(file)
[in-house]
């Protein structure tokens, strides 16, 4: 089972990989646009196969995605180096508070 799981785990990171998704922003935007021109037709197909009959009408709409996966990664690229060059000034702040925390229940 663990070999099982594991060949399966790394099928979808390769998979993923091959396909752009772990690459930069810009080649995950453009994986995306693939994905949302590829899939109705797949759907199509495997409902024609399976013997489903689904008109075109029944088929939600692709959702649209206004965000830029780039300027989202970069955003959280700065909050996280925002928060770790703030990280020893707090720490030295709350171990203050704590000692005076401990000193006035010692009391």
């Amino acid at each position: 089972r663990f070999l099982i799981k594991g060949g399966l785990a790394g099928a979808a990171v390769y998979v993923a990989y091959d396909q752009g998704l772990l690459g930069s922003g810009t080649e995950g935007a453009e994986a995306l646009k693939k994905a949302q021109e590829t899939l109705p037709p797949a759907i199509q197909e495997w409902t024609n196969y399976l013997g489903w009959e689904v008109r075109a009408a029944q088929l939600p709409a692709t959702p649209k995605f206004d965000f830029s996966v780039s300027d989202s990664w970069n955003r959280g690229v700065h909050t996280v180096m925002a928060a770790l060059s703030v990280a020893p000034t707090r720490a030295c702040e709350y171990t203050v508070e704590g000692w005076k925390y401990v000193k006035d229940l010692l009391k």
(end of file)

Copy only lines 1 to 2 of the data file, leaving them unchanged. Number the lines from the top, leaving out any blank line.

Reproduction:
[in-house]
């Protein structure tokens, strides 16, 4: 089972990989646009196969995605180096508070 799981785990990171998704922003935007021109037709197909009959009408709409996966990664690229060059000034702040925390229940 663990070999099982594991060949399966790394099928979808390769998979993923091959396909752009772990690459930069810009080649995950453009994986995306693939994905949302590829899939109705797949759907199509495997409902024609399976013997489903689904008109075109029944088929939600692709959702649209206004965000830029780039300027989202970069955003959280700065909050996280925002928060770790703030990280020893707090720490030295709350171990203050704590000692005076401990000193006035010692009391």